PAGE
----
When the SOC is included, three node lines are gapped out and evolve into a pair of Dirac points along the MR line, thus the NLS becomes a 3D DSM. There is a bulk Dirac node projected on the \(\overline{M}\) point (the red dot) as shown in Fig. 3b. Along the \(\overline{M}-\overline{X}\), there is also a projected bulk Dirac node, which locates near the \(\overline{X}\) point denoted by red dots. Figure 3b clearly shows the gapped bulk states along the \(\overline{\Gamma }-\overline{X}\) direction and the existence of surface Dirac cones (in the blue circle) due to the topologically nontrivial Z 2 indices, same as the case of Na3Bi18 and Cd3As2.19

In summary, based on the first-principles calculations and effective model analysis, we suggest that CaTe in CsCl-type structure is a NLS when the SOC is ignored. There are three node-line rings that are perpendicular from one and another around M point. With band inversion at M point, this NLS is protected by the time reversal symmetry and space inversion symmetry. When the SOC is included, three node-line rings become a pair of Dirac points. These Dirac nodes are robust and protected by the C 4 crystal symmetry and the system becomes a DSM. Experimentally, to achieve the NLS state, one may consider to decrease the SOC effect by doping the light atoms such as Se, S into the system.The simple cubic structure of CaTe makes this compound much easier synthesized. On the other hand, the clean Fermi surface of CaTe results in a simple surface state, which brings benefit to the measurement of flat-band surface state. Therefore, CaTe is a promising candidate material of NLS.

Methods

The electronic band structure calculations have been carried out using the full potential linearized augmented plane-wave method as implemented in the WIEN2K package.54 To obtain accurate band inversion strength and band order, the modified Becke-Johnson exchange potential together with the local-density approximation for the correlation potential (MBJLDA) has been applied.55 We also check the electronic structure with other exchange potentials like the local-density approximation Perdew-Burke-Ernzerhof parametrization of the generalized gradient approximation.56 The results show no significant differences. The plane-wave cutoff parameter R MT K max is set to be 7 and a 16 × 16 × 16 mesh is used for the BZ integral. The SOC is treated using the second-order variational procedure.

To study the surface states in CaTe, we use a 200-unit-cells-thick (001) slab with the top (bottom) surface terminated by Ca (Te) atoms. The surface state is then calculated using the tight-binding method. The hopping parameters are determined from the maximally localized Wannier functions,57 which are projected from the Bloch state derived from the first-principles calculations.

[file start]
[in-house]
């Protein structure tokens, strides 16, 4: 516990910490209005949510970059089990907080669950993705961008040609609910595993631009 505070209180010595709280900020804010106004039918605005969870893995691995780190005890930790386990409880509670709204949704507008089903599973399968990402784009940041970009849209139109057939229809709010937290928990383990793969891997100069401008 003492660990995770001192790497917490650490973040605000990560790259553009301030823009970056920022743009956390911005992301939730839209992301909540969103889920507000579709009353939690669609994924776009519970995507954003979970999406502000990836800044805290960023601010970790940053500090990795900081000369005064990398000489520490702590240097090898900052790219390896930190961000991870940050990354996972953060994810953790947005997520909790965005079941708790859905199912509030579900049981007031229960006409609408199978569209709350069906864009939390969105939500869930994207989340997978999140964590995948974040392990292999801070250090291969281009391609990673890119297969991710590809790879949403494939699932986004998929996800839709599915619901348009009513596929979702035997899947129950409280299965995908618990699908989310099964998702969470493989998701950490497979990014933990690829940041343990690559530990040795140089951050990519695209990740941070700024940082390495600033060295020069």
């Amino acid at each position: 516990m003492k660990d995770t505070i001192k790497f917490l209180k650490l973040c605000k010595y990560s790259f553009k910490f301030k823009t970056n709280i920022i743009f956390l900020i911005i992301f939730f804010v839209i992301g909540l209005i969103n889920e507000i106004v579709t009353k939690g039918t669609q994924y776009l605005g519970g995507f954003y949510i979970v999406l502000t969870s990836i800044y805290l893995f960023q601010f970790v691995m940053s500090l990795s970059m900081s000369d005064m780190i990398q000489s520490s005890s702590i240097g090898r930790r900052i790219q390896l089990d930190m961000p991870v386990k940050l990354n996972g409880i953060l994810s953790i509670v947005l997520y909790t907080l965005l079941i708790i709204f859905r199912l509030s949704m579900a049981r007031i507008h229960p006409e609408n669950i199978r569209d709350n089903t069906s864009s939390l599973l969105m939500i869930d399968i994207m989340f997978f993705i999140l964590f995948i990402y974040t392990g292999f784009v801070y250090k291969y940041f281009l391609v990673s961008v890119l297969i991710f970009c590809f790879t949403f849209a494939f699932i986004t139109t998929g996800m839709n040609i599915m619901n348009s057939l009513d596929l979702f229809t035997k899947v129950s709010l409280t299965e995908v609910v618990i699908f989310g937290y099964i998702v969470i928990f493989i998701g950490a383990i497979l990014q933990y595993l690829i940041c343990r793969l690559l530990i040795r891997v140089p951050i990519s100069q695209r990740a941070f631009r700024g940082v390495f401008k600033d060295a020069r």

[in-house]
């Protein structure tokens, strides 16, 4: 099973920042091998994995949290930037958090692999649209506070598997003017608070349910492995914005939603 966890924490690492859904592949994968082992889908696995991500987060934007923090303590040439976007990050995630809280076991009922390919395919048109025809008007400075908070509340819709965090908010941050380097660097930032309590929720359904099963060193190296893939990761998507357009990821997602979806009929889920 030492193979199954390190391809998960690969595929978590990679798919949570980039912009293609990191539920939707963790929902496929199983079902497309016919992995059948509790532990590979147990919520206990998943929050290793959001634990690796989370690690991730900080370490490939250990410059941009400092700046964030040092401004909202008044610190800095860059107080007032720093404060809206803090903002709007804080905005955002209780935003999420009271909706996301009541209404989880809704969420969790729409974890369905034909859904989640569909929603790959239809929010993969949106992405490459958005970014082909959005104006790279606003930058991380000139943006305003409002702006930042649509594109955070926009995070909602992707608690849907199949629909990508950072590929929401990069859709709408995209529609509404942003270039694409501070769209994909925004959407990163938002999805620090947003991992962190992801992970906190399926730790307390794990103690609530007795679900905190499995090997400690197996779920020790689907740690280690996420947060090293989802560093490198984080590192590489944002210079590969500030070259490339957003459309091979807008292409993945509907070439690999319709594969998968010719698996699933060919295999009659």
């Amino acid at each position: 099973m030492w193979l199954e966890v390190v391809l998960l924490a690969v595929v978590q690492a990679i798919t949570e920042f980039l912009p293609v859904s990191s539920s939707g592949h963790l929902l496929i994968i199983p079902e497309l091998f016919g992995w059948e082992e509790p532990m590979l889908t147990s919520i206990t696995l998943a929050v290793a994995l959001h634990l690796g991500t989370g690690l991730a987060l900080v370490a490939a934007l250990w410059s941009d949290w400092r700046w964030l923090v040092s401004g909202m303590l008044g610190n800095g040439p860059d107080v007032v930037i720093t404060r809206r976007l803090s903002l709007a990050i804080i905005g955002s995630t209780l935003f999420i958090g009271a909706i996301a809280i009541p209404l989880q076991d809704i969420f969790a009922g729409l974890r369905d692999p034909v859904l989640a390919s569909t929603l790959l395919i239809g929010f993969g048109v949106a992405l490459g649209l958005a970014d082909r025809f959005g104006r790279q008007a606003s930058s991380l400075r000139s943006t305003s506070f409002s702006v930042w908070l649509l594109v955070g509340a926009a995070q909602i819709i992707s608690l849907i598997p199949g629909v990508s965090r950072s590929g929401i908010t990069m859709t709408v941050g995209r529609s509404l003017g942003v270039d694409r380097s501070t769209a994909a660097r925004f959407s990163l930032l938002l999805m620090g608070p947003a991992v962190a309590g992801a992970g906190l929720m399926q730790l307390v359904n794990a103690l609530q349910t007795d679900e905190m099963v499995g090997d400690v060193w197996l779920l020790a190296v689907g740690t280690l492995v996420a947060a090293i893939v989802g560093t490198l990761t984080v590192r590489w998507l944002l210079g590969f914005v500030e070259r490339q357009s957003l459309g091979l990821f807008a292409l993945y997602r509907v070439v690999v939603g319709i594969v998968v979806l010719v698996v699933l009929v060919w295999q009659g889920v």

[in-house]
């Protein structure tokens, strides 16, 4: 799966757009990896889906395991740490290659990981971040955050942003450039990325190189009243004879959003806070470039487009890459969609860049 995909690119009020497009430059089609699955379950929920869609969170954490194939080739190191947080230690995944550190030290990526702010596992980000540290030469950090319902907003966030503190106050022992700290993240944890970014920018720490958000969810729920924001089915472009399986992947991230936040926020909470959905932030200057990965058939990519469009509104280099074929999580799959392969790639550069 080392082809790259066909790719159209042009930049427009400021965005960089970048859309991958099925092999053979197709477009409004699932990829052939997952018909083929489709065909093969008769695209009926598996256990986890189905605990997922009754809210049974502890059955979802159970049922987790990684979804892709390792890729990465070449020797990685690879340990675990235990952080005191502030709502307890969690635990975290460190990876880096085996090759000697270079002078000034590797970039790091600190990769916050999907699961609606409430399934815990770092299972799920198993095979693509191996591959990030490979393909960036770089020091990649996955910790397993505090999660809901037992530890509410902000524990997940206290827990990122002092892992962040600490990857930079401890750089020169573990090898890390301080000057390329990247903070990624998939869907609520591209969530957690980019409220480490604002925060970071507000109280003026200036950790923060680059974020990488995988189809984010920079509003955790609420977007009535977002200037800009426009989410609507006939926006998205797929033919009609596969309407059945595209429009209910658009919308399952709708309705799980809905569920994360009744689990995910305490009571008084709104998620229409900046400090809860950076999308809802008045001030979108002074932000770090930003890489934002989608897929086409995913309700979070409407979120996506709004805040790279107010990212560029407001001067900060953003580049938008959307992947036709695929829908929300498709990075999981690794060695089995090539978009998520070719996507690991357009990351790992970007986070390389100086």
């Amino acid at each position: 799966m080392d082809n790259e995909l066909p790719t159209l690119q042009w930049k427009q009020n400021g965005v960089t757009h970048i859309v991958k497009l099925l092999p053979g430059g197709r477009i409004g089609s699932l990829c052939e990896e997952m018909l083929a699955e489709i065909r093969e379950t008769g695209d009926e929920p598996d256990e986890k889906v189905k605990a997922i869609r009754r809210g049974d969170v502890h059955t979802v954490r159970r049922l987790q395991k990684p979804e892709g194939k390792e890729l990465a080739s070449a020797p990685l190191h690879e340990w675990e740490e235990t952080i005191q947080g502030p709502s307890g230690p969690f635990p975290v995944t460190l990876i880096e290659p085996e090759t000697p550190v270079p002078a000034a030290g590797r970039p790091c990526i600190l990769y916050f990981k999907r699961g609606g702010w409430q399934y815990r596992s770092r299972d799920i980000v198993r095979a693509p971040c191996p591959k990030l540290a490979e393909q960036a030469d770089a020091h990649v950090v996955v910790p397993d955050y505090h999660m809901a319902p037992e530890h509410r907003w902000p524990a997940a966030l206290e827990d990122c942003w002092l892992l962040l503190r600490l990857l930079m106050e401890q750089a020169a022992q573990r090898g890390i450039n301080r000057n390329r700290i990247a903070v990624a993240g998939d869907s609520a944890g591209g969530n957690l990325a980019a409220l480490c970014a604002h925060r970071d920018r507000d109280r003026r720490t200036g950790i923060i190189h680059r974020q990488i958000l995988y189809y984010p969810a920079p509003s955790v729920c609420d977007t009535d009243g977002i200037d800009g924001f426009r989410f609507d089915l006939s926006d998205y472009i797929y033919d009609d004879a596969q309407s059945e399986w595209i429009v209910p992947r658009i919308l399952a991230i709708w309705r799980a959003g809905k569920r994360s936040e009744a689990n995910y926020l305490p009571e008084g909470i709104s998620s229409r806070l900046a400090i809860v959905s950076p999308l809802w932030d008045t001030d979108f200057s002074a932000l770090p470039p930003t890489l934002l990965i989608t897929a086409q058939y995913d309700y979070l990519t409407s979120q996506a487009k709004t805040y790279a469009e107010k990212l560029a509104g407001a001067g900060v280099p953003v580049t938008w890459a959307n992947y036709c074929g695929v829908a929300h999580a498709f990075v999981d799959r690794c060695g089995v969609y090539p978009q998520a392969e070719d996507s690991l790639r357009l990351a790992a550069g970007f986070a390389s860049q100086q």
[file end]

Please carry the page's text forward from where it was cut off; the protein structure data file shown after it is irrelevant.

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Acknowledgements

The work was supported by the National Key Project for Basic Research of China (Grant No. 2014CB921104), NSFC under Grants No. 11525417, 11374147, 51572085. The project is also funded by Priority Academic Program Development of Jiangsu Higher Education Institutions. S.S. was supported by NSF DMR (Grant No. 1411336). Y.D. is supported by the program B for Outstanding Ph.D. candidate of Nanjing University.

Author contributions

X.W. notices the line node and Dirac points in this system. Y.D. performs the first-principles calculations. Y.D., F.T., and D.W. do the symmetry analysis and the model. X.W. interprets the numerical results and writes the paper. All authors contribute to editing the manuscript.

Competing interests

The authors declare no competing financial interests.

Author information

Affiliations

  1. National Laboratory of Solid State Microstructures and Department of Physics, Nanjing University, Nanjing, 210093, China

    • Yongping Du
    • , Feng Tang
    • , Di Wang
    • , Li Sheng
    •  & Xiangang Wan
  2. Collaborative Innovation Center of Advanced Microstructures, Nanjing University, Nanjing, 210093, China

    • Li Sheng
    •  & Xiangang Wan
  3. Key Laboratory of Soft Chemistry and Functional Materials (Ministry of Education), and Department of Applied Physics, Nanjing University of Science and Technology, Nanjing, Jiangsu, 210094, P. R. China

    • Er-jun Kan
  4. Key Laboratory of Polar Materials and Devices, Ministry of Education, East China Normal University, Shanghai, 200062, China

    • Chun-Gang Duan
  5. Department of Physics, University of California, Davis, One Shields Avenue, Davis, CA, 95616, USA

    • Sergey Y. Savrasov

Authors

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Corresponding author

Correspondence to Xiangang Wan.

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DOI

https://doi.org/10.1038/s41535-016-0005-4